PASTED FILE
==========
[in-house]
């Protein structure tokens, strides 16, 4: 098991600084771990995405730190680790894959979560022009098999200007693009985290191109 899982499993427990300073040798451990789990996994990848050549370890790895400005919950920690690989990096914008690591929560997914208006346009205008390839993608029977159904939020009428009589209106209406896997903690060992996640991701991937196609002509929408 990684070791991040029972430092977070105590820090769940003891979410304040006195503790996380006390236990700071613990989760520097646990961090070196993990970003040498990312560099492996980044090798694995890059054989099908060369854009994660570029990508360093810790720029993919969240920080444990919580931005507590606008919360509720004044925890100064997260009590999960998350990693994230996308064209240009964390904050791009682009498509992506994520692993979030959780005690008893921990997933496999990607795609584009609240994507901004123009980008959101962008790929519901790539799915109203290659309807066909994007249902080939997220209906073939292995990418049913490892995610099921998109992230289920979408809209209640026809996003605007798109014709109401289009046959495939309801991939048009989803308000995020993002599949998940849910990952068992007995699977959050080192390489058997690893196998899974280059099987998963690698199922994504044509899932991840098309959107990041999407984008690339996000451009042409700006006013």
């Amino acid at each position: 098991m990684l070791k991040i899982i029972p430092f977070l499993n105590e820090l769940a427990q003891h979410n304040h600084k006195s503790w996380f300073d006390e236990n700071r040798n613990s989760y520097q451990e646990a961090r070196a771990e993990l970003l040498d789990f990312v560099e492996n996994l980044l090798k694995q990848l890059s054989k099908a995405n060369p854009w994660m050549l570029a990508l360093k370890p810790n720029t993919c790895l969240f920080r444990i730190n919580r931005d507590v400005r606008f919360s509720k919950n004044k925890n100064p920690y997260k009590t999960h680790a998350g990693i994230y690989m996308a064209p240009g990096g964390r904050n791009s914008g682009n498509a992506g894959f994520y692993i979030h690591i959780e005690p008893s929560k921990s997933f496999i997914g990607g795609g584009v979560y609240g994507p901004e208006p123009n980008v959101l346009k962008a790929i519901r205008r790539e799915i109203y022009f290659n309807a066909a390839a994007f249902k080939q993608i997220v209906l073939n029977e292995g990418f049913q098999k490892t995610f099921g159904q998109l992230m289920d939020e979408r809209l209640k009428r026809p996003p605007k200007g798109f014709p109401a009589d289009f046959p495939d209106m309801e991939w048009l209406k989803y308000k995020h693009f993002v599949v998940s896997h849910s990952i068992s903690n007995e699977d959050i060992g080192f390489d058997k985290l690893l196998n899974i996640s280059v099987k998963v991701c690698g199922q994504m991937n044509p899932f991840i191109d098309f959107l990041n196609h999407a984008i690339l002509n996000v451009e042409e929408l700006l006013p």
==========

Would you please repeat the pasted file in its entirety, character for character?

[in-house]
């Protein structure tokens, strides 16, 4: 098991600084771990995405730190680790894959979560022009098999200007693009985290191109 899982499993427990300073040798451990789990996994990848050549370890790895400005919950920690690989990096914008690591929560997914208006346009205008390839993608029977159904939020009428009589209106209406896997903690060992996640991701991937196609002509929408 990684070791991040029972430092977070105590820090769940003891979410304040006195503790996380006390236990700071613990989760520097646990961090070196993990970003040498990312560099492996980044090798694995890059054989099908060369854009994660570029990508360093810790720029993919969240920080444990919580931005507590606008919360509720004044925890100064997260009590999960998350990693994230996308064209240009964390904050791009682009498509992506994520692993979030959780005690008893921990997933496999990607795609584009609240994507901004123009980008959101962008790929519901790539799915109203290659309807066909994007249902080939997220209906073939292995990418049913490892995610099921998109992230289920979408809209209640026809996003605007798109014709109401289009046959495939309801991939048009989803308000995020993002599949998940849910990952068992007995699977959050080192390489058997690893196998899974280059099987998963690698199922994504044509899932991840098309959107990041999407984008690339996000451009042409700006006013």
């Amino acid at each position: 098991m990684l070791k991040i899982i029972p430092f977070l499993n105590e820090l769940a427990q003891h979410n304040h600084k006195s503790w996380f300073d006390e236990n700071r040798n613990s989760y520097q451990e646990a961090r070196a771990e993990l970003l040498d789990f990312v560099e492996n996994l980044l090798k694995q990848l890059s054989k099908a995405n060369p854009w994660m050549l570029a990508l360093k370890p810790n720029t993919c790895l969240f920080r444990i730190n919580r931005d507590v400005r606008f919360s509720k919950n004044k925890n100064p920690y997260k009590t999960h680790a998350g990693i994230y690989m996308a064209p240009g990096g964390r904050n791009s914008g682009n498509a992506g894959f994520y692993i979030h690591i959780e005690p008893s929560k921990s997933f496999i997914g990607g795609g584009v979560y609240g994507p901004e208006p123009n980008v959101l346009k962008a790929i519901r205008r790539e799915i109203y022009f290659n309807a066909a390839a994007f249902k080939q993608i997220v209906l073939n029977e292995g990418f049913q098999k490892t995610f099921g159904q998109l992230m289920d939020e979408r809209l209640k009428r026809p996003p605007k200007g798109f014709p109401a009589d289009f046959p495939d209106m309801e991939w048009l209406k989803y308000k995020h693009f993002v599949v998940s896997h849910s990952i068992s903690n007995e699977d959050i060992g080192f390489d058997k985290l690893l196998n899974i996640s280059v099987k998963v991701c690698g199922q994504m991937n044509p899932f991840i191109d098309f959107l990041n196609h999407a984008i690339l002509n996000v451009e042409e929408l700006l006013p």